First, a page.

Start vCenter with Connectivity from ESX when DVS is Not Working

When working with virtual environments like VMware, one of the crucial components for management is vCenter, which acts as the brain of the virtual data center. Everything works wonderfully until, for some reason, we lose network connectivity in vCenter, and this is where things can get really complicated, especially if you are using Distributed Virtual Switches (DVS). In this article, I will guide you step by step on how to recover your vCenter and bring it back to life, even when all seems lost.

What Happens When vCenter Loses Network Connectivity?

The symptoms of this problem are quite clear:

  • The management network only exists on a DVS.
  • There are no ephemeral ports configured on the cluster.
  • vCenter loses network connectivity after an unplanned or planned outage.
  • You cannot reconnect vCenter to a DVS port group on the same hosts or on different ones.
  • You cannot open the vSphere client of vCenter to make changes to the network because the network connection of vCenter is down.

When you try to modify the network configuration on any ESXi host, or if you want to change the network adapters for an ESXi host connected to a DVS with non-ephemeral ports, you will encounter the following error:
“Adding or reconfiguring network adapters connected to non-ephemeral virtual distributed port groups is not supported.”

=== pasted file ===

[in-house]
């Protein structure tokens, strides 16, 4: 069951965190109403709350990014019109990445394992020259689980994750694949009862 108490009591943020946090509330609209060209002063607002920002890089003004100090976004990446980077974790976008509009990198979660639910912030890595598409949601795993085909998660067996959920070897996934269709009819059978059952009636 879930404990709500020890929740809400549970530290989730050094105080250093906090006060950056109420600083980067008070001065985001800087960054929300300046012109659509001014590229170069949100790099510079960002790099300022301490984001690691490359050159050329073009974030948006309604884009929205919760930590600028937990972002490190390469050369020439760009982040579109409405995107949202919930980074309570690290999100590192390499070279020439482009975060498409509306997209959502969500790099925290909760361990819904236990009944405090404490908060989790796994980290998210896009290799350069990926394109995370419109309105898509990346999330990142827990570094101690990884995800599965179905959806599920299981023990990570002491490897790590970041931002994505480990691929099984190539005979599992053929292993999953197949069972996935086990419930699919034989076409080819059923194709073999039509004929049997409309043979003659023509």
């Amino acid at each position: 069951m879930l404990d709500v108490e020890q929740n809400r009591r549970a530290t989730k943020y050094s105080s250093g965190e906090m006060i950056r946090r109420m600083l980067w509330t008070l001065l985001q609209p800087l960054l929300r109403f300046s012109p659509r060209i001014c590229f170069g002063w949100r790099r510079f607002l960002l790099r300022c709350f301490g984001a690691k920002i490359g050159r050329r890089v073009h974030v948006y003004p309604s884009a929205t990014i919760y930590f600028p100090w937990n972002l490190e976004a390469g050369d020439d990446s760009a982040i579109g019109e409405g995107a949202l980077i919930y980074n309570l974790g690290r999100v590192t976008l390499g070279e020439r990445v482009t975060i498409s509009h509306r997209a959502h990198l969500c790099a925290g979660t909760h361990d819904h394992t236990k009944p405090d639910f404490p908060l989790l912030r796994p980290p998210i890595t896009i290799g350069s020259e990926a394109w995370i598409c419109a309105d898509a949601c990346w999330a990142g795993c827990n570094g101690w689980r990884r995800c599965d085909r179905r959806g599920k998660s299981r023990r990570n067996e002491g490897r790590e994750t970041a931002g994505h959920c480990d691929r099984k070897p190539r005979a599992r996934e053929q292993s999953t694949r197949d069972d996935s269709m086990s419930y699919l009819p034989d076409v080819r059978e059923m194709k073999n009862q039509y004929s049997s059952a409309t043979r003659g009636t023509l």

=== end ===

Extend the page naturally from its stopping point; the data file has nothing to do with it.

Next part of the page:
Causes of the Problem

If vCenter is connected to a Distributed Switch and loses access to the network, vCenter will not be able to connect to a distributed port because it does not have access to the ESXi hosts.
VMware recommends configuring ephemeral ports for the management network in your environment to prevent this problem from occurring again.

Impact and Risks

You should have at least 2 vmnics used for the management network because in one of the steps we will remove a vmnic from the DVS management port group to be able to use it for the temporary Standard Switch.
WARNING: If the vmnics are in an LACP configuration, you will need to break it on the physical switch to avoid downtime. Follow this KB for steps on how to work with an LACP configuration.

If you do not have 2 vmnics on the ESXi host, it is recommended that you follow these steps through the DCUI Shell. Otherwise, you will lose access to SSH when you run the vmnic removal command and will not be able to continue with the process.

Step by Step Solution

Step 1: Remove a vmnic located in the DVS connected to the Management Network
Identify the port ID where the vmnic you want to remove is connected to the DVS:

# esxcli network vswitch dvs vmware list | egrep "Client: vmnic#" -A3

The output will be similar to:

# esxcli network vswitch dvs vmware list | egrep "Client: vmnic1" -A3
Client: vmnic1
DVPortgroup ID: dvportgroup-5008
In Use: true
Port ID: 12

Remove the vmnic:

# esxcfg-vswitch -Q vmnic# -V PortID DVSName

Example using vmnic1, Port ID 12, and DVS Name ProdSwitchDVS:

# esxcfg-vswitch -Q vmnic1 -V 12 ProdSwitchDVS

Step 2: Create a Standard Switch, a Portgroup, and Add the vmnic to the Standard Switch

Create a Standard switch:

# esxcli network vswitch standard add --vswitch-name=vSwitchName

Create a Portgroup: